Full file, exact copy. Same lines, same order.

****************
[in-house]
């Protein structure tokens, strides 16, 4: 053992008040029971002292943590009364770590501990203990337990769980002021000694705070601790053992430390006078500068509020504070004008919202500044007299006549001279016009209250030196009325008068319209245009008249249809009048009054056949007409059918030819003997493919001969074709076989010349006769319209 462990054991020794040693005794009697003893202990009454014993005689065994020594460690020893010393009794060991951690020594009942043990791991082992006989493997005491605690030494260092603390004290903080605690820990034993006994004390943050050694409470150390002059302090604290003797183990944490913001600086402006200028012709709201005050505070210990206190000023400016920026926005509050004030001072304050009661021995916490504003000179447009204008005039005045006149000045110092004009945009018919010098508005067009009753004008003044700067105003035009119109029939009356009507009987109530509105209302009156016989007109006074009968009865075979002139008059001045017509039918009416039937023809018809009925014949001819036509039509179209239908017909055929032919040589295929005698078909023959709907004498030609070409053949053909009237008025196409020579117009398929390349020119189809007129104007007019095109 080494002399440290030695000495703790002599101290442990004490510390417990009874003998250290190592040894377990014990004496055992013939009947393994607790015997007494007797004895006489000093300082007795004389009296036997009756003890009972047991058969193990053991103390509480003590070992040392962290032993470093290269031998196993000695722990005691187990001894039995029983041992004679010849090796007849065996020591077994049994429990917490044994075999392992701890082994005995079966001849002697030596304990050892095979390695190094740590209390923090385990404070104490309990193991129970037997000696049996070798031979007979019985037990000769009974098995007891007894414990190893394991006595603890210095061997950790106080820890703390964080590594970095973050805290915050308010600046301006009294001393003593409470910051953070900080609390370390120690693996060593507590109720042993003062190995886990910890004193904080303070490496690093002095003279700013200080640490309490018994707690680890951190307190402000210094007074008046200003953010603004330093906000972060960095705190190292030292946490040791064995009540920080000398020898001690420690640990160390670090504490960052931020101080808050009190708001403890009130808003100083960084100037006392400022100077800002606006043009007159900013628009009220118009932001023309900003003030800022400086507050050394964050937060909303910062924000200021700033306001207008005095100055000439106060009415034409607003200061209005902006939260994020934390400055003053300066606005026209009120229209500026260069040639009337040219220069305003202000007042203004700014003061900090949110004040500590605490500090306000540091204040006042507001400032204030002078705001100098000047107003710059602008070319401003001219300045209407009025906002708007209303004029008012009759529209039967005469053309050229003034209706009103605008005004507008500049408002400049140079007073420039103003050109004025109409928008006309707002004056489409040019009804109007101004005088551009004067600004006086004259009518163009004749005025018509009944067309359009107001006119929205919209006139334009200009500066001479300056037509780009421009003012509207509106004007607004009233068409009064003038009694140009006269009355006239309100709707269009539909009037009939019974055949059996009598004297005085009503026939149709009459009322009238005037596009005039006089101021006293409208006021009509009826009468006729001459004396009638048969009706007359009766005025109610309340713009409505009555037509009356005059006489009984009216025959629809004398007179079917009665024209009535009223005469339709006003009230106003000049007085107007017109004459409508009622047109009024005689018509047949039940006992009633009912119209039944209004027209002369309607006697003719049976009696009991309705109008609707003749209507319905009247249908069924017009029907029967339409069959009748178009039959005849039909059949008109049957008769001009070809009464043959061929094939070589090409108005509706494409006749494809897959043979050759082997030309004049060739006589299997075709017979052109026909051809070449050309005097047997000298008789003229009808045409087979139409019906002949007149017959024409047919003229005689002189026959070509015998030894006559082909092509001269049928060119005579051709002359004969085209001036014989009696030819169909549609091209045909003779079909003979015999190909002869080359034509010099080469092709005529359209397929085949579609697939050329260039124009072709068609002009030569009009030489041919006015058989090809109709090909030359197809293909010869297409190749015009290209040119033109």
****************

[in-house]
């Protein structure tokens, strides 16, 4: 053992008040029971002292943590009364770590501990203990337990769980002021000694705070601790053992430390006078500068509020504070004008919202500044007299006549001279016009209250030196009325008068319209245009008249249809009048009054056949007409059918030819003997493919001969074709076989010349006769319209 462990054991020794040693005794009697003893202990009454014993005689065994020594460690020893010393009794060991951690020594009942043990791991082992006989493997005491605690030494260092603390004290903080605690820990034993006994004390943050050694409470150390002059302090604290003797183990944490913001600086402006200028012709709201005050505070210990206190000023400016920026926005509050004030001072304050009661021995916490504003000179447009204008005039005045006149000045110092004009945009018919010098508005067009009753004008003044700067105003035009119109029939009356009507009987109530509105209302009156016989007109006074009968009865075979002139008059001045017509039918009416039937023809018809009925014949001819036509039509179209239908017909055929032919040589295929005698078909023959709907004498030609070409053949053909009237008025196409020579117009398929390349020119189809007129104007007019095109 080494002399440290030695000495703790002599101290442990004490510390417990009874003998250290190592040894377990014990004496055992013939009947393994607790015997007494007797004895006489000093300082007795004389009296036997009756003890009972047991058969193990053991103390509480003590070992040392962290032993470093290269031998196993000695722990005691187990001894039995029983041992004679010849090796007849065996020591077994049994429990917490044994075999392992701890082994005995079966001849002697030596304990050892095979390695190094740590209390923090385990404070104490309990193991129970037997000696049996070798031979007979019985037990000769009974098995007891007894414990190893394991006595603890210095061997950790106080820890703390964080590594970095973050805290915050308010600046301006009294001393003593409470910051953070900080609390370390120690693996060593507590109720042993003062190995886990910890004193904080303070490496690093002095003279700013200080640490309490018994707690680890951190307190402000210094007074008046200003953010603004330093906000972060960095705190190292030292946490040791064995009540920080000398020898001690420690640990160390670090504490960052931020101080808050009190708001403890009130808003100083960084100037006392400022100077800002606006043009007159900013628009009220118009932001023309900003003030800022400086507050050394964050937060909303910062924000200021700033306001207008005095100055000439106060009415034409607003200061209005902006939260994020934390400055003053300066606005026209009120229209500026260069040639009337040219220069305003202000007042203004700014003061900090949110004040500590605490500090306000540091204040006042507001400032204030002078705001100098000047107003710059602008070319401003001219300045209407009025906002708007209303004029008012009759529209039967005469053309050229003034209706009103605008005004507008500049408002400049140079007073420039103003050109004025109409928008006309707002004056489409040019009804109007101004005088551009004067600004006086004259009518163009004749005025018509009944067309359009107001006119929205919209006139334009200009500066001479300056037509780009421009003012509207509106004007607004009233068409009064003038009694140009006269009355006239309100709707269009539909009037009939019974055949059996009598004297005085009503026939149709009459009322009238005037596009005039006089101021006293409208006021009509009826009468006729001459004396009638048969009706007359009766005025109610309340713009409505009555037509009356005059006489009984009216025959629809004398007179079917009665024209009535009223005469339709006003009230106003000049007085107007017109004459409508009622047109009024005689018509047949039940006992009633009912119209039944209004027209002369309607006697003719049976009696009991309705109008609707003749209507319905009247249908069924017009029907029967339409069959009748178009039959005849039909059949008109049957008769001009070809009464043959061929094939070589090409108005509706494409006749494809897959043979050759082997030309004049060739006589299997075709017979052109026909051809070449050309005097047997000298008789003229009808045409087979139409019906002949007149017959024409047919003229005689002189026959070509015998030894006559082909092509001269049928060119005579051709002359004969085209001036014989009696030819169909549609091209045909003779079909003979015999190909002869080359034509010099080469092709005529359209397929085949579609697939050329260039124009072709068609002009030569009009030489041919006015058989090809109709090909030359197809293909010869297409190749015009290209040119033109």